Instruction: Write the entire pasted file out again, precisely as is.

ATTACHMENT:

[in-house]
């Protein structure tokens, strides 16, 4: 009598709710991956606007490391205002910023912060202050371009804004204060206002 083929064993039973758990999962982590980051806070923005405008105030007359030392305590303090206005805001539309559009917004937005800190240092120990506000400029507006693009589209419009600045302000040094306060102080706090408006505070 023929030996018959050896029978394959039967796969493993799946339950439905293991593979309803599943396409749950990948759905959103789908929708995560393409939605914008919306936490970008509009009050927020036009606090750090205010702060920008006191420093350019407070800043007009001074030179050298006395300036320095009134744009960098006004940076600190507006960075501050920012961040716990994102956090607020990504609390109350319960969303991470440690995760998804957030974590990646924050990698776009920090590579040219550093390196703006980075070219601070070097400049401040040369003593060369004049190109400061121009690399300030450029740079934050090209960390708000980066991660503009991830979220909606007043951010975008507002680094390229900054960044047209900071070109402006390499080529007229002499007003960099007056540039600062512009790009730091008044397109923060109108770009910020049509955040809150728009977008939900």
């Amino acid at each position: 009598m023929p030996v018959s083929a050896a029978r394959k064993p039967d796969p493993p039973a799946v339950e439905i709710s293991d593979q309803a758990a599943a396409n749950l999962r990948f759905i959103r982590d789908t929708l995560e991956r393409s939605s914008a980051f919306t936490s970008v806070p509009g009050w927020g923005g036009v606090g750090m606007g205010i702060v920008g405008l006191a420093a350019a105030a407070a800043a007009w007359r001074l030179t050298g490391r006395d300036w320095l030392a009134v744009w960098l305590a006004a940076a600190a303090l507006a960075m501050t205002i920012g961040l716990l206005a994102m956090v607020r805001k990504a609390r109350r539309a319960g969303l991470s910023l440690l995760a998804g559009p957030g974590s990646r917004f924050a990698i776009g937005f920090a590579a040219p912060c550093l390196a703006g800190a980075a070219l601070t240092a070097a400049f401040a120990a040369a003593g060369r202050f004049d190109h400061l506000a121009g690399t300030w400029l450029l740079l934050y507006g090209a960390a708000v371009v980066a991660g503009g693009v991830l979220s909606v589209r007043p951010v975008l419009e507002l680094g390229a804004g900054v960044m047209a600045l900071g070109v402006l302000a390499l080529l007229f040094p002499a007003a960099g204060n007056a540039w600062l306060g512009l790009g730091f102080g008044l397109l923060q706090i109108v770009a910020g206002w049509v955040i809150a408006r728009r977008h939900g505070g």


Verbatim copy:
[in-house]
């Protein structure tokens, strides 16, 4: 009598709710991956606007490391205002910023912060202050371009804004204060206002 083929064993039973758990999962982590980051806070923005405008105030007359030392305590303090206005805001539309559009917004937005800190240092120990506000400029507006693009589209419009600045302000040094306060102080706090408006505070 023929030996018959050896029978394959039967796969493993799946339950439905293991593979309803599943396409749950990948759905959103789908929708995560393409939605914008919306936490970008509009009050927020036009606090750090205010702060920008006191420093350019407070800043007009001074030179050298006395300036320095009134744009960098006004940076600190507006960075501050920012961040716990994102956090607020990504609390109350319960969303991470440690995760998804957030974590990646924050990698776009920090590579040219550093390196703006980075070219601070070097400049401040040369003593060369004049190109400061121009690399300030450029740079934050090209960390708000980066991660503009991830979220909606007043951010975008507002680094390229900054960044047209900071070109402006390499080529007229002499007003960099007056540039600062512009790009730091008044397109923060109108770009910020049509955040809150728009977008939900």
């Amino acid at each position: 009598m023929p030996v018959s083929a050896a029978r394959k064993p039967d796969p493993p039973a799946v339950e439905i709710s293991d593979q309803a758990a599943a396409n749950l999962r990948f759905i959103r982590d789908t929708l995560e991956r393409s939605s914008a980051f919306t936490s970008v806070p509009g009050w927020g923005g036009v606090g750090m606007g205010i702060v920008g405008l006191a420093a350019a105030a407070a800043a007009w007359r001074l030179t050298g490391r006395d300036w320095l030392a009134v744009w960098l305590a006004a940076a600190a303090l507006a960075m501050t205002i920012g961040l716990l206005a994102m956090v607020r805001k990504a609390r109350r539309a319960g969303l991470s910023l440690l995760a998804g559009p957030g974590s990646r917004f924050a990698i776009g937005f920090a590579a040219p912060c550093l390196a703006g800190a980075a070219l601070t240092a070097a400049f401040a120990a040369a003593g060369r202050f004049d190109h400061l506000a121009g690399t300030w400029l450029l740079l934050y507006g090209a960390a708000v371009v980066a991660g503009g693009v991830l979220s909606v589209r007043p951010v975008l419009e507002l680094g390229a804004g900054v960044m047209a600045l900071g070109v402006l302000a390499l080529l007229f040094p002499a007003a960099g204060n007056a540039w600062l306060g512009l790009g730091f102080g008044l397109l923060q706090i109108v770009a910020g206002w049509v955040i809150a408006r728009r977008h939900g505070g």